Exploring the mitochondrial gene expression using interaction proteomics.

Monday 25 March 2024, 12:30 pm
PhD student
A. Potter MSc.
Promotor(s)
prof. dr. J.A.M. Smeitink, dr. J.N. Spelbrink
Co-promotor(s)
dr. A. Cabrera Orefice

For optimal functioning, our bodies rely on mitochondria - tiny entities present in most animal cells. Currently incurable, diseases affecting mitochondria often stem from issues with their genes, which house instructions for RNA and proteins essential to mitochondrial function. To precisely produce these molecules, numerous proteins continually collaborate with one another, as well as with mitochondrial DNA and RNA. Our understanding of this intricate network is incomplete, with new proteins and their functions regularly identified. This thesis advances our understanding of the mitochondrial gene expression system by confirming known interactions and refining research methods. It features a first-time characterization of a previously unknown protein, linking it to mitochondrial gene expression. Additionally, it presents an improved protocol for large-scale investigation of protein complexes containing fragile RNA and DNA molecules. Moreover, this work resulted in an extensive complexomics dataset – a valuable resource for future studies.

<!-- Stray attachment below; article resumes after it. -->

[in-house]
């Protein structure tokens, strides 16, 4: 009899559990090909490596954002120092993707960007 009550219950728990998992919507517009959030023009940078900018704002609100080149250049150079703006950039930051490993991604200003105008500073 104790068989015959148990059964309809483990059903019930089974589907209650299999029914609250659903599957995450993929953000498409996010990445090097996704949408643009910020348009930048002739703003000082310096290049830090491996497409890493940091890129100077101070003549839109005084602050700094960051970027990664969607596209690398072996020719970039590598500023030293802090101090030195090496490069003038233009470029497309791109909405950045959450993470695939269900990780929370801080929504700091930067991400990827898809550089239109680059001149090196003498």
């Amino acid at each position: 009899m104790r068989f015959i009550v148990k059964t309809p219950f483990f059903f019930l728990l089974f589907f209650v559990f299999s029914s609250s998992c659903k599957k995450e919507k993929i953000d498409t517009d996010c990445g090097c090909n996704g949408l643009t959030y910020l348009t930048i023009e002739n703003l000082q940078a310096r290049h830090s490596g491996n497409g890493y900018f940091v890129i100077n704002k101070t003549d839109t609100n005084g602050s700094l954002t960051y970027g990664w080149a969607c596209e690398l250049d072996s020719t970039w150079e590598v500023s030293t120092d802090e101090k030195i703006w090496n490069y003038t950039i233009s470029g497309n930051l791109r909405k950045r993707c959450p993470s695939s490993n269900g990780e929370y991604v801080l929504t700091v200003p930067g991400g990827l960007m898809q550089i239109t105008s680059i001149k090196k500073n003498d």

Alisa Potter (1992) has obtained her master’s degree in Biotechnology from Saint-Petersburg Technical University, Russia, in 2015. In 2017, she joined the group of dr. Hans Spelbrink in the Department of Paediatrics of Radboudumc as a Marie Sklodowska-Curie PhD fellow. In February 2024, she started her  postdoc at the Princess Máxima Center for Pediatric Oncology.